The Dublin outfit fka Girl Band’s compelling, magnetic third album is utterly weird, often brutal, and mostly disorientating
In the words of comedy icon Alan Partridge: “they’ve re-badged it, you fool!”. Dublin’s Gilla Band were previously known as Girl Band, a name which some saw as a bit problematic, considering they consisted of four men, with not a woman in sight. So a re-badging, as Alan would put it, was called for.
Last year, the band announced they were changing their name to Gilla Band, acknowledging that it was a ‘mis-gendered name’, and were taking an old Irish slang name instead. The good thing is that’s pretty much the only thing that’s changed about Dara Kiely’s band – Most Normal is their third album and is utterly weird, often brutal, mostly disorientating, and in parts, the most exciting thing you’ll hear all year.
The first few times you listen to it, it may be a bit too deliberately obtuse. The opening track The Gum unleashes a blast of feedback right from the start, together with some rattling, machine-gun like percussion, before a screeching guitar introduces Dara Kiely’s screaming incoherently – and it doesn’t let up for two whole minutes. It’s not so much a welcoming hug but a grab around the throat and a slam into the nearest wall.
If anything, things get even weirder after that. Eight Fivers sees Kiely bemoaning the state of his wardrobe (“I spent my money on shit clothes” runs the refrain) before namechecking Aldi, Debenhams, Spar, Lidl, and pretty much every other shop you can think. Binliner Fashion also deals with clothes, but with lines like “there’s a full stop upon my youth”, the tone seems more serious here.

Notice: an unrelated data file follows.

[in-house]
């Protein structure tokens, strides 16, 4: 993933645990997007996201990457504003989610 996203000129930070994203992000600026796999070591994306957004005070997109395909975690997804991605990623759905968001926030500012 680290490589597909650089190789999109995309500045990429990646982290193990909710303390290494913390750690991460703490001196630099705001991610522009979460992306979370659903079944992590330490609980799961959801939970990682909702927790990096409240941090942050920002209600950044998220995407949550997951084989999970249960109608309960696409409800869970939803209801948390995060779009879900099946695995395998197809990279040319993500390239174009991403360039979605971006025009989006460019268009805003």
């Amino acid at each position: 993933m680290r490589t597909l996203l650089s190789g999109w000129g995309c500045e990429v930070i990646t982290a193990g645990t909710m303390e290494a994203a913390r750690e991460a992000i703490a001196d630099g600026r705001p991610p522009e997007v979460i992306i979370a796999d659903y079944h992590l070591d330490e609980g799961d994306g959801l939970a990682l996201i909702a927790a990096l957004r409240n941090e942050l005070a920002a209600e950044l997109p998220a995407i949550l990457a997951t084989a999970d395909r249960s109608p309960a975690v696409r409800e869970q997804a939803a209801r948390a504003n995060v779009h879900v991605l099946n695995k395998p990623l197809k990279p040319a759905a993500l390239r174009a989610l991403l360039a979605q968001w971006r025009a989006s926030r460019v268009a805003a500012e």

It’s the sense of orchestrated mayhem that Gilla Band produce that make Most Normal so exciting though. Songs often just stop suddenly, and on Capgras, there’s a barrage of feedback and screaming, before everything goes quiet and Kiely pops up to mumble about small print on a Ryan Air deal – and then, in under a minute, it’s all over and it’s onto the next track.
It’s hard work to be sure, but despite first impressions, there’s a structure to be found on Most Normal. Album centrepiece The Weird has a long drone of a build-up that could almost be described as post-rock before exploding into life, while Backwash is a strange, surreal masterpiece, filled with bizarre imagery such as “he went to the sink and poured Vaseline on a trout” before talking about a Big Brother boxset and shouting “I give dirty looks to people reading books who say they don’t watch cartoons”. It’s not exactly accessible, but you can imagine it causing chaos in a live setting.
Underneath all the audio havoc though, there lies something a bit deeper. Kiely has often talked about his mental health issues and closing track Post Ryan addresses them full on. Again, the music is all over the place – there’s an opening 20 second drone that may make you think your speakers are broken – but the lyrics become almost poignant. “I’m in between breakdowns, constantly in recovery” runs the chorus, before a chanted refrain of “I’m just the same prick”. There’s also a self-aware sense of humour that only endears you more to the band – “I hid behind the surreal, I’m a bit too much… I couldn’t sing for shit, so I shout about crisps”.
Some people will indeed find Most Normal “a bit too much”. The constant barrage of guitar noise and distorted vocals can become exhausting, but those who stick with it will soon find themselves falling for one of the most compelling, magnetic albums of the year.